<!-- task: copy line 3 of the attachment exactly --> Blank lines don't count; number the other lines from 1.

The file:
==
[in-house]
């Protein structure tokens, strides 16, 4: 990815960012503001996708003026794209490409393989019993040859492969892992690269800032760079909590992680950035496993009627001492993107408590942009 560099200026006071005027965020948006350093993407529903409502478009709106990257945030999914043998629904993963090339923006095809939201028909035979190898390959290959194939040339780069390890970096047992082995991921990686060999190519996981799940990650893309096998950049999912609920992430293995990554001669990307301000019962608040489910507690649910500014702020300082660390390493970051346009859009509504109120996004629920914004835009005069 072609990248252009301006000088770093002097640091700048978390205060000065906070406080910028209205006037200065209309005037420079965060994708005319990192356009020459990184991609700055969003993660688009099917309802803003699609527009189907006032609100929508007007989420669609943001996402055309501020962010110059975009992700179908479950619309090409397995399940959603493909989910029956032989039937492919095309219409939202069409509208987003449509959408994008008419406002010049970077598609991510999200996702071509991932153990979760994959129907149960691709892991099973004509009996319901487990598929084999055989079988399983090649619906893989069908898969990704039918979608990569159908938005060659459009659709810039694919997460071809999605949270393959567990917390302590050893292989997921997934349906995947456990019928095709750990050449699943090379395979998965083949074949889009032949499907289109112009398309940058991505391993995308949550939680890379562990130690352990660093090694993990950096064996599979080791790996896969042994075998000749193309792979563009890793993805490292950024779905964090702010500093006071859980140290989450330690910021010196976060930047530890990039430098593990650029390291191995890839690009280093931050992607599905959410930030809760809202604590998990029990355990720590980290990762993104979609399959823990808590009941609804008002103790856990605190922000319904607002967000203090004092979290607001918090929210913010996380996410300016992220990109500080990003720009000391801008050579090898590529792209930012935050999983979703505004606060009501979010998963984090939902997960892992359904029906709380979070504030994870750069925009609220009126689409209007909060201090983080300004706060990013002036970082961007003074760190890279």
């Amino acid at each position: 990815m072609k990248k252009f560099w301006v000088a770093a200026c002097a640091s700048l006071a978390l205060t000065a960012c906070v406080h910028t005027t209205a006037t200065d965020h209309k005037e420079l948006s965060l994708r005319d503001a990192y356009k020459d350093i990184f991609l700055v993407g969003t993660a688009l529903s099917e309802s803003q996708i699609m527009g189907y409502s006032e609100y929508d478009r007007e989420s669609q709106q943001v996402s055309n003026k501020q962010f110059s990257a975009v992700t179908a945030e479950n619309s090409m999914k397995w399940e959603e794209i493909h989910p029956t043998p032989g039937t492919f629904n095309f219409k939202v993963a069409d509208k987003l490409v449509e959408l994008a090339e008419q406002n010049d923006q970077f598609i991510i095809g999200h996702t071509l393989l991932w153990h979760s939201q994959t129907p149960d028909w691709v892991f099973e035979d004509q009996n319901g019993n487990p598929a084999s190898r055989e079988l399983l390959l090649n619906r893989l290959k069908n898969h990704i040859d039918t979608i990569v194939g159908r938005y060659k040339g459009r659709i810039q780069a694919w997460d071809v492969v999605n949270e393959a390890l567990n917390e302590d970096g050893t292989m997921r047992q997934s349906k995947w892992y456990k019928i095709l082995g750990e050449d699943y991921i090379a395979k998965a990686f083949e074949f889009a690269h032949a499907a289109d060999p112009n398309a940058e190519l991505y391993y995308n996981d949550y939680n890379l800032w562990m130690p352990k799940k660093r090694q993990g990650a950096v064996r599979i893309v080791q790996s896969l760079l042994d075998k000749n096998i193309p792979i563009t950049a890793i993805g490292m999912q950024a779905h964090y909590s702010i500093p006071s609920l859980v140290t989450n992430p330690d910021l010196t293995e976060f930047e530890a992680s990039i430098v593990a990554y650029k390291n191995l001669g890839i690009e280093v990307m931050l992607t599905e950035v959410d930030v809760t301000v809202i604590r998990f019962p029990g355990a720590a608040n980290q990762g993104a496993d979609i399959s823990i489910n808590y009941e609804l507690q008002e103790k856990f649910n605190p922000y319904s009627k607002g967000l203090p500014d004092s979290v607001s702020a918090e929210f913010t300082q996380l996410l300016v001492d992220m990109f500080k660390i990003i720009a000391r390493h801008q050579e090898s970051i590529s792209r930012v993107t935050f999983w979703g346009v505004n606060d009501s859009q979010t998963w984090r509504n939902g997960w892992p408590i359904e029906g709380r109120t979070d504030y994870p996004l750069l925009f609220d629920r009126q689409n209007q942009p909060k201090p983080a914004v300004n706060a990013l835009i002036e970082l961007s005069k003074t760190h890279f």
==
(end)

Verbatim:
């Amino acid at each position: 990815m072609k990248k252009f560099w301006v000088a770093a200026c002097a640091s700048l006071a978390l205060t000065a960012c906070v406080h910028t005027t209205a006037t200065d965020h209309k005037e420079l948006s965060l994708r005319d503001a990192y356009k020459d350093i990184f991609l700055v993407g969003t993660a688009l529903s099917e309802s803003q996708i699609m527009g189907y409502s006032e609100y929508d478009r007007e989420s669609q709106q943001v996402s055309n003026k501020q962010f110059s990257a975009v992700t179908a945030e479950n619309s090409m999914k397995w399940e959603e794209i493909h989910p029956t043998p032989g039937t492919f629904n095309f219409k939202v993963a069409d509208k987003l490409v449509e959408l994008a090339e008419q406002n010049d923006q970077f598609i991510i095809g999200h996702t071509l393989l991932w153990h979760s939201q994959t129907p149960d028909w691709v892991f099973e035979d004509q009996n319901g019993n487990p598929a084999s190898r055989e079988l399983l390959l090649n619906r893989l290959k069908n898969h990704i040859d039918t979608i990569v194939g159908r938005y060659k040339g459009r659709i810039q780069a694919w997460d071809v492969v999605n949270e393959a390890l567990n917390e302590d970096g050893t292989m997921r047992q997934s349906k995947w892992y456990k019928i095709l082995g750990e050449d699943y991921i090379a395979k998965a990686f083949e074949f889009a690269h032949a499907a289109d060999p112009n398309a940058e190519l991505y391993y995308n996981d949550y939680n890379l800032w562990m130690p352990k799940k660093r090694q993990g990650a950096v064996r599979i893309v080791q790996s896969l760079l042994d075998k000749n096998i193309p792979i563009t950049a890793i993805g490292m999912q950024a779905h964090y909590s702010i500093p006071s609920l859980v140290t989450n992430p330690d910021l010196t293995e976060f930047e530890a992680s990039i430098v593990a990554y650029k390291n191995l001669g890839i690009e280093v990307m931050l992607t599905e950035v959410d930030v809760t301000v809202i604590r998990f019962p029990g355990a720590a608040n980290q990762g993104a496993d979609i399959s823990i489910n808590y009941e609804l507690q008002e103790k856990f649910n605190p922000y319904s009627k607002g967000l203090p500014d004092s979290v607001s702020a918090e929210f913010t300082q996380l996410l300016v001492d992220m990109f500080k660390i990003i720009a000391r390493h801008q050579e090898s970051i590529s792209r930012v993107t935050f999983w979703g346009v505004n606060d009501s859009q979010t998963w984090r509504n939902g997960w892992p408590i359904e029906g709380r109120t979070d504030y994870p996004l750069l925009f609220d629920r009126q689409n209007q942009p909060k201090p983080a914004v300004n706060a990013l835009i002036e970082l961007s005069k003074t760190h890279f």